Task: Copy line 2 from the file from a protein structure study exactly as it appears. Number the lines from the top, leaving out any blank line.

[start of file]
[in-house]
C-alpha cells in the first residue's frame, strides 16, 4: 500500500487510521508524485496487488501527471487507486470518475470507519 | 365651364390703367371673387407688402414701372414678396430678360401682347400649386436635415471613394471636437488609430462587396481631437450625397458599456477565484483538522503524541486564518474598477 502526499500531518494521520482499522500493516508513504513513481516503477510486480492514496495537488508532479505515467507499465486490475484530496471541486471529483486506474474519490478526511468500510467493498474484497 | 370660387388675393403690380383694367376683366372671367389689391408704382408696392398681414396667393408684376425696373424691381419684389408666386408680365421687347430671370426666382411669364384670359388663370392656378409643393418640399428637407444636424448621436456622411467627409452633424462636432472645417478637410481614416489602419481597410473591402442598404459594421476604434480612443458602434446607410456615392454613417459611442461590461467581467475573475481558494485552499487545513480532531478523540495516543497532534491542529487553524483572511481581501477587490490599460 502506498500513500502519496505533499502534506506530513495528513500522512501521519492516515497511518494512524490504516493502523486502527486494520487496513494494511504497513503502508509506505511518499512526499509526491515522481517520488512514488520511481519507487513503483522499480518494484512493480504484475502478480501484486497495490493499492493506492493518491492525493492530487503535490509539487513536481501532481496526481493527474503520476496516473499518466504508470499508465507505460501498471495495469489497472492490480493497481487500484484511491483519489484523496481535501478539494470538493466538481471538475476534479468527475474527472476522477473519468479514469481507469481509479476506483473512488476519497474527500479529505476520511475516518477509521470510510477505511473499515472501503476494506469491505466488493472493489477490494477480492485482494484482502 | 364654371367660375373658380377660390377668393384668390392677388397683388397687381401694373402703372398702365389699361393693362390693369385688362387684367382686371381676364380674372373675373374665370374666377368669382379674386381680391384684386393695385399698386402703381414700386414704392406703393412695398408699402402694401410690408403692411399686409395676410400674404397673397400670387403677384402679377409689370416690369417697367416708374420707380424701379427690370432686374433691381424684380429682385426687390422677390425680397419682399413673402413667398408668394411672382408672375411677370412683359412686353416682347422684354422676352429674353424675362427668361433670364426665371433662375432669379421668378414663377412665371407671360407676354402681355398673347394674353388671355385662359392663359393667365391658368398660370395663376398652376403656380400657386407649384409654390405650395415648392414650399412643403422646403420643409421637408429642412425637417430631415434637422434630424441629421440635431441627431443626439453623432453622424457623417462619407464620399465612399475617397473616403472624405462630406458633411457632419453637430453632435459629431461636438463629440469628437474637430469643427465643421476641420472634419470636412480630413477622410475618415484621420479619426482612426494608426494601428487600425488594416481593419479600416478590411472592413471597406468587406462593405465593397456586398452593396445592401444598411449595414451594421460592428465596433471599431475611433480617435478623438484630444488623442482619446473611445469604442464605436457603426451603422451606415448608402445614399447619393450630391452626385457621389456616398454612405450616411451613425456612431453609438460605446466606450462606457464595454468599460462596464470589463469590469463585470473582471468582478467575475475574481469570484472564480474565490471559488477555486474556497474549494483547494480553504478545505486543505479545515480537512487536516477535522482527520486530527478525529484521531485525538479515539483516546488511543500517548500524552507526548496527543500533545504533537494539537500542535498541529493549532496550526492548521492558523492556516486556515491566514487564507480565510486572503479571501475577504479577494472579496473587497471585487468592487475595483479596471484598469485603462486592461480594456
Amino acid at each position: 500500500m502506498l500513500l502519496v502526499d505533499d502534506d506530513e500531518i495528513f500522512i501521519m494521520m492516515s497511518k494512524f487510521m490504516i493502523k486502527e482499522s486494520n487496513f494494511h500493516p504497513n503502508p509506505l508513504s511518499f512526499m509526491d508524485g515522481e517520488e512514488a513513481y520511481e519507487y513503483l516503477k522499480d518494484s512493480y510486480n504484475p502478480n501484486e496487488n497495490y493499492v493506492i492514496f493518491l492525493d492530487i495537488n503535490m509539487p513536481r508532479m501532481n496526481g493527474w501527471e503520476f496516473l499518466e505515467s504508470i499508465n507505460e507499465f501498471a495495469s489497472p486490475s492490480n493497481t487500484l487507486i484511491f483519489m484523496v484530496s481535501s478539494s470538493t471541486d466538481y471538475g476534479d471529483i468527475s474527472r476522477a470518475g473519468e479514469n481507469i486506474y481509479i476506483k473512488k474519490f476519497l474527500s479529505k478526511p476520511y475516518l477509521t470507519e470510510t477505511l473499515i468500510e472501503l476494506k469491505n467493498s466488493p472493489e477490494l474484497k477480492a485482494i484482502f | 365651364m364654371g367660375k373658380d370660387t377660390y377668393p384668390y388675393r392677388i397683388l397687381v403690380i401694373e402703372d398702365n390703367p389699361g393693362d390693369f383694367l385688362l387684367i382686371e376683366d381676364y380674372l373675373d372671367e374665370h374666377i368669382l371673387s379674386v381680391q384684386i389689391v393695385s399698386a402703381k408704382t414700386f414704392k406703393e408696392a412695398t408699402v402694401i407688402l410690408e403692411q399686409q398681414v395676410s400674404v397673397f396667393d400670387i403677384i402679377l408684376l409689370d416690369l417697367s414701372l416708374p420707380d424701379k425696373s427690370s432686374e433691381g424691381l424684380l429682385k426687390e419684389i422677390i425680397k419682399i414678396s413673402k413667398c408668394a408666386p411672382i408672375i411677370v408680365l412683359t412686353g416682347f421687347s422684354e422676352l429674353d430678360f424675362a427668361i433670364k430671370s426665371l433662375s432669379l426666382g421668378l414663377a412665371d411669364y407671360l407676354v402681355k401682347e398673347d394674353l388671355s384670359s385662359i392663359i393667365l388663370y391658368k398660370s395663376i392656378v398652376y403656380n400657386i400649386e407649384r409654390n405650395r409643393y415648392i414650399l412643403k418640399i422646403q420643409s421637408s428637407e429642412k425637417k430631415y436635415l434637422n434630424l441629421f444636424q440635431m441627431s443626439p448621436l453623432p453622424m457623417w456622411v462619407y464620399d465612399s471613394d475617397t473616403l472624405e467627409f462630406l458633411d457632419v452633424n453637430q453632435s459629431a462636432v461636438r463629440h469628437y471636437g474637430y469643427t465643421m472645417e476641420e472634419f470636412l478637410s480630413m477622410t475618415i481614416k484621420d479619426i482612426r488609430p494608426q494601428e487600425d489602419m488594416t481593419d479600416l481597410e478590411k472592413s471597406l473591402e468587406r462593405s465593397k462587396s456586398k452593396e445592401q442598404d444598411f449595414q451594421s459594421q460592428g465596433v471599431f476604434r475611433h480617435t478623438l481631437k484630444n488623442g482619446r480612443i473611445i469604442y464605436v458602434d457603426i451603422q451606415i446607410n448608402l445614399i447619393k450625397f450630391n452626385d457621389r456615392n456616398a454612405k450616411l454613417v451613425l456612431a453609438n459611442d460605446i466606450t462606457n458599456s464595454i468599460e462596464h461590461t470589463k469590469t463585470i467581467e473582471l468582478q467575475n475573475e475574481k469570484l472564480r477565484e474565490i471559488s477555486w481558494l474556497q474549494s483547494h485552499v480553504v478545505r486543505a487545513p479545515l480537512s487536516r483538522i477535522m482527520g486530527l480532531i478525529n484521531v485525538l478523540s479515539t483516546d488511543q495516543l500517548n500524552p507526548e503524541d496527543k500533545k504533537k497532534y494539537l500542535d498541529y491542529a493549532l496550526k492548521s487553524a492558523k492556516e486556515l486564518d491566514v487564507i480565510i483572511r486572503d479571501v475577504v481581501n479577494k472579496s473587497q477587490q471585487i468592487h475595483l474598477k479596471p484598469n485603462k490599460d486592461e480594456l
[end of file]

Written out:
C-alpha cells in the first residue's frame, strides 16, 4: 500500500487510521508524485496487488501527471487507486470518475470507519 | 365651364390703367371673387407688402414701372414678396430678360401682347400649386436635415471613394471636437488609430462587396481631437450625397458599456477565484483538522503524541486564518474598477 502526499500531518494521520482499522500493516508513504513513481516503477510486480492514496495537488508532479505515467507499465486490475484530496471541486471529483486506474474519490478526511468500510467493498474484497 | 370660387388675393403690380383694367376683366372671367389689391408704382408696392398681414396667393408684376425696373424691381419684389408666386408680365421687347430671370426666382411669364384670359388663370392656378409643393418640399428637407444636424448621436456622411467627409452633424462636432472645417478637410481614416489602419481597410473591402442598404459594421476604434480612443458602434446607410456615392454613417459611442461590461467581467475573475481558494485552499487545513480532531478523540495516543497532534491542529487553524483572511481581501477587490490599460 502506498500513500502519496505533499502534506506530513495528513500522512501521519492516515497511518494512524490504516493502523486502527486494520487496513494494511504497513503502508509506505511518499512526499509526491515522481517520488512514488520511481519507487513503483522499480518494484512493480504484475502478480501484486497495490493499492493506492493518491492525493492530487503535490509539487513536481501532481496526481493527474503520476496516473499518466504508470499508465507505460501498471495495469489497472492490480493497481487500484484511491483519489484523496481535501478539494470538493466538481471538475476534479468527475474527472476522477473519468479514469481507469481509479476506483473512488476519497474527500479529505476520511475516518477509521470510510477505511473499515472501503476494506469491505466488493472493489477490494477480492485482494484482502 | 364654371367660375373658380377660390377668393384668390392677388397683388397687381401694373402703372398702365389699361393693362390693369385688362387684367382686371381676364380674372373675373374665370374666377368669382379674386381680391384684386393695385399698386402703381414700386414704392406703393412695398408699402402694401410690408403692411399686409395676410400674404397673397400670387403677384402679377409689370416690369417697367416708374420707380424701379427690370432686374433691381424684380429682385426687390422677390425680397419682399413673402413667398408668394411672382408672375411677370412683359412686353416682347422684354422676352429674353424675362427668361433670364426665371433662375432669379421668378414663377412665371407671360407676354402681355398673347394674353388671355385662359392663359393667365391658368398660370395663376398652376403656380400657386407649384409654390405650395415648392414650399412643403422646403420643409421637408429642412425637417430631415434637422434630424441629421440635431441627431443626439453623432453622424457623417462619407464620399465612399475617397473616403472624405462630406458633411457632419453637430453632435459629431461636438463629440469628437474637430469643427465643421476641420472634419470636412480630413477622410475618415484621420479619426482612426494608426494601428487600425488594416481593419479600416478590411472592413471597406468587406462593405465593397456586398452593396445592401444598411449595414451594421460592428465596433471599431475611433480617435478623438484630444488623442482619446473611445469604442464605436457603426451603422451606415448608402445614399447619393450630391452626385457621389456616398454612405450616411451613425456612431453609438460605446466606450462606457464595454468599460462596464470589463469590469463585470473582471468582478467575475475574481469570484472564480474565490471559488477555486474556497474549494483547494480553504478545505486543505479545515480537512487536516477535522482527520486530527478525529484521531485525538479515539483516546488511543500517548500524552507526548496527543500533545504533537494539537500542535498541529493549532496550526492548521492558523492556516486556515491566514487564507480565510486572503479571501475577504479577494472579496473587497471585487468592487475595483479596471484598469485603462486592461480594456